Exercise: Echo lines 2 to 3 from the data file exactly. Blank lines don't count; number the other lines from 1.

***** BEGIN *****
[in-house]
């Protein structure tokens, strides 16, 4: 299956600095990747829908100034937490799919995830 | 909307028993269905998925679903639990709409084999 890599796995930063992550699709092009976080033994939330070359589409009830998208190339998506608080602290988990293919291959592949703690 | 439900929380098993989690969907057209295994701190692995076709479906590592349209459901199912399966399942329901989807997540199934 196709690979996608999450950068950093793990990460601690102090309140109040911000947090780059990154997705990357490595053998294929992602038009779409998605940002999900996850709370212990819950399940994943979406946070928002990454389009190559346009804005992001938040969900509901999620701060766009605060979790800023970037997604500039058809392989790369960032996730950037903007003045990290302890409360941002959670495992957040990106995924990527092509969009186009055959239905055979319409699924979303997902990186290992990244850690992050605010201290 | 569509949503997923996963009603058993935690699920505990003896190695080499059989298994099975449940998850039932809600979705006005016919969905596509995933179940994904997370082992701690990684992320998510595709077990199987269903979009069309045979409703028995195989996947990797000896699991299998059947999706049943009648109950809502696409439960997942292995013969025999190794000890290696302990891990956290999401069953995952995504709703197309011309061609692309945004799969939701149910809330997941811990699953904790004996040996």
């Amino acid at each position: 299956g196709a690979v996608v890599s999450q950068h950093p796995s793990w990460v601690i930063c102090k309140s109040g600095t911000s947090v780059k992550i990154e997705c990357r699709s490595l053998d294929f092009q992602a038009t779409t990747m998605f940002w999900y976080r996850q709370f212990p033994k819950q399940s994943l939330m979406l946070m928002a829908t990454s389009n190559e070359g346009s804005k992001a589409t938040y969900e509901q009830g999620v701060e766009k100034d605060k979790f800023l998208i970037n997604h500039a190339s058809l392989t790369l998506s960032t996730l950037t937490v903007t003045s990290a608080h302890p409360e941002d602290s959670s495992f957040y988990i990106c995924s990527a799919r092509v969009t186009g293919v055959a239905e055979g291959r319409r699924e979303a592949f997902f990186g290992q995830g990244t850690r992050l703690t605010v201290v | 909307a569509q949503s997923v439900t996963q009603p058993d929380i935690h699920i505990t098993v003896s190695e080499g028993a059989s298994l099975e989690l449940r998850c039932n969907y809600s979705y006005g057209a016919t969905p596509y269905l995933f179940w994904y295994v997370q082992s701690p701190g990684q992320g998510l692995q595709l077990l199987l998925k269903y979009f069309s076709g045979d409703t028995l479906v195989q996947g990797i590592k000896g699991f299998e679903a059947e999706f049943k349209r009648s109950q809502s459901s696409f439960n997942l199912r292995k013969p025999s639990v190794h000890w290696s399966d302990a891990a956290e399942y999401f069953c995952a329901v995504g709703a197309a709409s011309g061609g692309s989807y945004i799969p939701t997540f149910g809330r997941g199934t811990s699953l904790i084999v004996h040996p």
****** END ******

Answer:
């Protein structure tokens, strides 16, 4: 299956600095990747829908100034937490799919995830 | 909307028993269905998925679903639990709409084999 890599796995930063992550699709092009976080033994939330070359589409009830998208190339998506608080602290988990293919291959592949703690 | 439900929380098993989690969907057209295994701190692995076709479906590592349209459901199912399966399942329901989807997540199934 196709690979996608999450950068950093793990990460601690102090309140109040911000947090780059990154997705990357490595053998294929992602038009779409998605940002999900996850709370212990819950399940994943979406946070928002990454389009190559346009804005992001938040969900509901999620701060766009605060979790800023970037997604500039058809392989790369960032996730950037903007003045990290302890409360941002959670495992957040990106995924990527092509969009186009055959239905055979319409699924979303997902990186290992990244850690992050605010201290 | 569509949503997923996963009603058993935690699920505990003896190695080499059989298994099975449940998850039932809600979705006005016919969905596509995933179940994904997370082992701690990684992320998510595709077990199987269903979009069309045979409703028995195989996947990797000896699991299998059947999706049943009648109950809502696409439960997942292995013969025999190794000890290696302990891990956290999401069953995952995504709703197309011309061609692309945004799969939701149910809330997941811990699953904790004996040996």
């Amino acid at each position: 299956g196709a690979v996608v890599s999450q950068h950093p796995s793990w990460v601690i930063c102090k309140s109040g600095t911000s947090v780059k992550i990154e997705c990357r699709s490595l053998d294929f092009q992602a038009t779409t990747m998605f940002w999900y976080r996850q709370f212990p033994k819950q399940s994943l939330m979406l946070m928002a829908t990454s389009n190559e070359g346009s804005k992001a589409t938040y969900e509901q009830g999620v701060e766009k100034d605060k979790f800023l998208i970037n997604h500039a190339s058809l392989t790369l998506s960032t996730l950037t937490v903007t003045s990290a608080h302890p409360e941002d602290s959670s495992f957040y988990i990106c995924s990527a799919r092509v969009t186009g293919v055959a239905e055979g291959r319409r699924e979303a592949f997902f990186g290992q995830g990244t850690r992050l703690t605010v201290v | 909307a569509q949503s997923v439900t996963q009603p058993d929380i935690h699920i505990t098993v003896s190695e080499g028993a059989s298994l099975e989690l449940r998850c039932n969907y809600s979705y006005g057209a016919t969905p596509y269905l995933f179940w994904y295994v997370q082992s701690p701190g990684q992320g998510l692995q595709l077990l199987l998925k269903y979009f069309s076709g045979d409703t028995l479906v195989q996947g990797i590592k000896g699991f299998e679903a059947e999706f049943k349209r009648s109950q809502s459901s696409f439960n997942l199912r292995k013969p025999s639990v190794h000890w290696s399966d302990a891990a956290e399942y999401f069953c995952a329901v995504g709703a197309a709409s011309g061609g692309s989807y945004i799969p939701t997540f149910g809330r997941g199934t811990s699953l904790i084999v004996h040996p």